Greater focus on energy efficiency and carbon emissions has been an obvious trend accelerated by the pandemic; it does not make sense to run buildings as wholly ‘open for business’ if they are not being used to full capacity.
There is scope to make material improvements through effective landlord and tenant collaboration
Now the focus on net zero is intensifying and fuel costs are rising, the impetus is greater still. There are concerted efforts to manage and develop buildings to meet certifiable environmental targets. Our experience suggests there is also scope to make material improvements at comparatively low cost through effective landlord and tenant collaboration and tighter monitoring of energy consumption.
Consideration of the social impact of buildings is also coming to the fore with properties demonstrating a clear social purpose, such as educational or healthcare assets, representing attractive investment opportunities. Life science assets are also getting attention as the pandemic has highlighted the critical importance of scientific research in responding to new challenges and maintaining health. The best assets, alongside established universities, are socially and strategically important, with signs that a favourable innovation cycle has begun.
Real estate long income: seeking lower volatility and resilience
The structural shifts and macro uncertainties suggest lower-risk ways to access property could make sense for institutional investors. One option is to focus on the quality of income that can be generated from investment-grade (IG) tenants and long leases rather than targeting returns through taking on rental growth and vacancy risks.
Such an approach has several potential advantages. Firstly, returns from long-lease properties have historically tended to be less volatile than traditional real estate, as the bulk of the value is captured in contractually agreed rent from robust tenants rather than being realised at the point of exit, when the property is sold. This means returns are (partially) de-linked from the economic and market environment.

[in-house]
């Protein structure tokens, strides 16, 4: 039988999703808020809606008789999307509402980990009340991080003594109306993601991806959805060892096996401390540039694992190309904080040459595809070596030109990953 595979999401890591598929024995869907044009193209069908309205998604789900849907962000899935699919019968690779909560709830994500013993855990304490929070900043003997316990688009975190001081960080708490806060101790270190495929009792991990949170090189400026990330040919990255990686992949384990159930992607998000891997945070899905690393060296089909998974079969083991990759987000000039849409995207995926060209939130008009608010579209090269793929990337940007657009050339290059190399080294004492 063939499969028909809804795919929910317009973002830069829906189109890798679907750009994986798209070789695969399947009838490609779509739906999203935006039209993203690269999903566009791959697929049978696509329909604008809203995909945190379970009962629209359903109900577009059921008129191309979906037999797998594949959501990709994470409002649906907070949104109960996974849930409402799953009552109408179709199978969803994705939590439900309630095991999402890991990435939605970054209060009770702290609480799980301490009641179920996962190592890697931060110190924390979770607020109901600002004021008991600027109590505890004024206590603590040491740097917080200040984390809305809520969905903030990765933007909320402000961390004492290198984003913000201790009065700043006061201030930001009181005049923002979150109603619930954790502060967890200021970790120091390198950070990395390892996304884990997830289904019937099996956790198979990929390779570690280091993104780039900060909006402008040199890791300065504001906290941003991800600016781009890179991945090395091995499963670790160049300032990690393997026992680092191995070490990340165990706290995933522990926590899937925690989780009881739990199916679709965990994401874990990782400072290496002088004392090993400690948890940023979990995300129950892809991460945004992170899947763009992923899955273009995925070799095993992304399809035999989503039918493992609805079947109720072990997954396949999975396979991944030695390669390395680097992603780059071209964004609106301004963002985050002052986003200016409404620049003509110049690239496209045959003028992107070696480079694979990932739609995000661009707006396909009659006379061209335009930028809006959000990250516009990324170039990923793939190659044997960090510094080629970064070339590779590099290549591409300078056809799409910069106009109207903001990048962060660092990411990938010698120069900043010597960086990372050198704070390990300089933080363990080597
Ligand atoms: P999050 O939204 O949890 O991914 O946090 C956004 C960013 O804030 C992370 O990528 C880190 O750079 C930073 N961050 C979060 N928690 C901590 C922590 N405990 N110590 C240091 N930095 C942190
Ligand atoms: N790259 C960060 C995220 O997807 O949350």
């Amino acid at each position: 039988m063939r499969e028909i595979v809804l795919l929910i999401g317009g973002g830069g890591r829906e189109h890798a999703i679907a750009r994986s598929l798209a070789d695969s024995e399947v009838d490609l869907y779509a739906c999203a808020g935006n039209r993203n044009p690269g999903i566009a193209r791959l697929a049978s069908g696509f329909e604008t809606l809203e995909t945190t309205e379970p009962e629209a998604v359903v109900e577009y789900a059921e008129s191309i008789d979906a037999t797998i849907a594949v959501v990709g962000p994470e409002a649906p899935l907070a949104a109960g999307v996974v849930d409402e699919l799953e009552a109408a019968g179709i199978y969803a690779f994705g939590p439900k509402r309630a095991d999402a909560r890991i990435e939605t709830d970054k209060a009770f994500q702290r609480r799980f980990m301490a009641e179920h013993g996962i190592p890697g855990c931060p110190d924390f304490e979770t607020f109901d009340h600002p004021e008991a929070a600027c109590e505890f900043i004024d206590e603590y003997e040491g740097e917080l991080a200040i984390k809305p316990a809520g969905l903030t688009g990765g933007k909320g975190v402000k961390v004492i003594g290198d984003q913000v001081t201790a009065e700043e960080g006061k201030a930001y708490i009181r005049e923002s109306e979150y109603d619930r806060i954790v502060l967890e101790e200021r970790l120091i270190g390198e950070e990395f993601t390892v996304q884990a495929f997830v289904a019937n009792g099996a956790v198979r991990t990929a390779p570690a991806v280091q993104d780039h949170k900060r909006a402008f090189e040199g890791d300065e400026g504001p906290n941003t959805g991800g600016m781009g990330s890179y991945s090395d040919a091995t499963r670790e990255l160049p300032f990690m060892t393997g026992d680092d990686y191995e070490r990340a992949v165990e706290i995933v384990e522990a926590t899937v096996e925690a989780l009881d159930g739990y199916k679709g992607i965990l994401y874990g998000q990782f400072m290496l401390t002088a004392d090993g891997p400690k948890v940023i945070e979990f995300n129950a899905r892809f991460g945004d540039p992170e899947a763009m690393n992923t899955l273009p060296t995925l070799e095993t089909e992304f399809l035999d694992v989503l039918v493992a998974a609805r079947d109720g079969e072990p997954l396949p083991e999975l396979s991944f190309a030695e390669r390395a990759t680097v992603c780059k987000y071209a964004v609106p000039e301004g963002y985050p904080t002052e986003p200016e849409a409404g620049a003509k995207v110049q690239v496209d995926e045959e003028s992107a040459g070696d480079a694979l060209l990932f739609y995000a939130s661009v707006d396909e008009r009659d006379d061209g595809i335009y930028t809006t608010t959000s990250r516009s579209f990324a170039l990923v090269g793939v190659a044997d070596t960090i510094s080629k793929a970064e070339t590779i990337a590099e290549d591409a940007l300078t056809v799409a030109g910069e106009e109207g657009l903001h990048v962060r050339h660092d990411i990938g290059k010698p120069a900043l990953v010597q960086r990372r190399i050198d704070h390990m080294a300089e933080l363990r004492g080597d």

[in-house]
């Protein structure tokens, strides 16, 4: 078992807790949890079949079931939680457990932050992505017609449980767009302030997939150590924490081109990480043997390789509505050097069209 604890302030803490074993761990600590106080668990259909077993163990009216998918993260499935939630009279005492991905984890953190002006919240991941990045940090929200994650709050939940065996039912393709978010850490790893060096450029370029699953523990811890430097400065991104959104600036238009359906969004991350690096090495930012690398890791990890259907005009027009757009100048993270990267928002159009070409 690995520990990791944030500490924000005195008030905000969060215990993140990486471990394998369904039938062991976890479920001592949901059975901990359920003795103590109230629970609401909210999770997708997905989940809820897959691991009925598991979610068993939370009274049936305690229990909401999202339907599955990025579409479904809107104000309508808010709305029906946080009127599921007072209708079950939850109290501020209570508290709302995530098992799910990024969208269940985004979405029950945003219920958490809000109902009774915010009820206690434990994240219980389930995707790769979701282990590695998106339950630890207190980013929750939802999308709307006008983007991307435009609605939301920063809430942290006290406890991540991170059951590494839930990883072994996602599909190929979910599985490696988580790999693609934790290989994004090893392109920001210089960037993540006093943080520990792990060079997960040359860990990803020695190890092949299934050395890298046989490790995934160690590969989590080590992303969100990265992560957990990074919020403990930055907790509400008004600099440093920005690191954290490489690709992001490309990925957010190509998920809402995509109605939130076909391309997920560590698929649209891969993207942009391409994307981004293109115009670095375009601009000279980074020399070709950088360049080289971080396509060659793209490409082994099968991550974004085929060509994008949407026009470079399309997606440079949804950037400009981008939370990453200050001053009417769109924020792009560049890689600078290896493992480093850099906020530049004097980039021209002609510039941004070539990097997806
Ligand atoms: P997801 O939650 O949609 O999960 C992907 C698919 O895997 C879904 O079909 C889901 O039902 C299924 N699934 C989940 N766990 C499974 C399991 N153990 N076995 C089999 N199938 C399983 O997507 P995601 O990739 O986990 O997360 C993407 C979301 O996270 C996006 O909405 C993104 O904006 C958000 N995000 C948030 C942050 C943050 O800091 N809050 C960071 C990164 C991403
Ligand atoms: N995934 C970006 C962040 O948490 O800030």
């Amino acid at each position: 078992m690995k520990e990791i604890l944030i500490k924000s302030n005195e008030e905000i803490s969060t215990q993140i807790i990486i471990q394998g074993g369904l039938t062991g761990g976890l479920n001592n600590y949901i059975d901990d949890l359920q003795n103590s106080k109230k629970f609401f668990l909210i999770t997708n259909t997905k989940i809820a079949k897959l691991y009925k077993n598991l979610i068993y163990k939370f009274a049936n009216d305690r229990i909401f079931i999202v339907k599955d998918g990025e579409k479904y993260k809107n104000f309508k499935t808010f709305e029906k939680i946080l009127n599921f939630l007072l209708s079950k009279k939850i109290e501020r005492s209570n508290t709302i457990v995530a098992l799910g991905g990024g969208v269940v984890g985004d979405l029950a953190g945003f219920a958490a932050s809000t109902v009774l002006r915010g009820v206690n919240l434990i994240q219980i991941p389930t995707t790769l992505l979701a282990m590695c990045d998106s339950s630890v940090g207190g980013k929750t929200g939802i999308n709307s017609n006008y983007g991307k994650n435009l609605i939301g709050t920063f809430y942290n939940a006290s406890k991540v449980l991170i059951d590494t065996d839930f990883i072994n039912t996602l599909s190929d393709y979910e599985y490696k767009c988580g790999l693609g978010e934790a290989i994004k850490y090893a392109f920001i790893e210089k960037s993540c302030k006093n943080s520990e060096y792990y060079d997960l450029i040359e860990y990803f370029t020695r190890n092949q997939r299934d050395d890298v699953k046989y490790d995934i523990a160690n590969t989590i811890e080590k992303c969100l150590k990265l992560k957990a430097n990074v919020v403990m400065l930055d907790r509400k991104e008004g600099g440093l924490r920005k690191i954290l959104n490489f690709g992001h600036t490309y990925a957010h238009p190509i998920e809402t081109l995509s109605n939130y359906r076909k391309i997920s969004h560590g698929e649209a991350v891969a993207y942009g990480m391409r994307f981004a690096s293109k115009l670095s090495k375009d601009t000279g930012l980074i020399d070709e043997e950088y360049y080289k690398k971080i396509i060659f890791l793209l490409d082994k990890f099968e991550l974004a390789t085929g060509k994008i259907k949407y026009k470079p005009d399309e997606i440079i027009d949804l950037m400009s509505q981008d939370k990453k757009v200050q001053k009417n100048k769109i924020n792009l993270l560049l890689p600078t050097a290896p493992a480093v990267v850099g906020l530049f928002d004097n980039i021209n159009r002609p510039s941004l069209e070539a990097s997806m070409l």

Assets delivering social value over the long term may prove a natural strategic fit
Secondly, valuations tend to be less sensitive to interest-rate fluctuations than higher-risk real estate strategies and alternative secure income products in public markets, such as bonds. Third, rent is indexed in line with inflation over time, which has obvious appeal when inflation starts to rise. Finally, assets delivering social value over the long term, typical of long-lease strategies such as social infrastructure or life science, may prove a natural strategic fit, especially for investors putting greater emphasis on ESG factors.
Carefully selected long-lease properties can generate cashflows similar in credit quality, duration and predictability to IG debt, and hold up favourably in absolute and risk-adjusted terms, even with the potential for interest rate increases further down the path of recovery. This has not gone unnoticed in a world where over 50 per cent of all euro IG corporate debt delivers negative yields.3 It does mean, however, that competition is fierce for the best assets on 15-year leases; success is heavily reliant on keeping close to the market, leveraging key relationships, and taking an innovative approach to unlocking new opportunities.
A quick look in the rear-view mirror suggests long-lease strategies can pay off in a variety of market environments.
Long-lease strategies can pay off in a variety of market environments
The path of COVID-19 continues to evolve. However, even when it threatened to stall the global economy, quality assets let on long leases to IG tenants were utilised, the number of tenants falling into arrears was negligible, measurable progress could be made with carbon intensity, and assets maintained their value: all positive characteristics that will remain important in this next phase of the pandemic.
As we survey the market, our view is that rate increases will be gradual and limited, but we are mindful the course of economic recoveries rarely runs smoothly. The emergence of the latest variant has given a stark reminder of the scale of the unknowns.
This article was first published in Das Investment.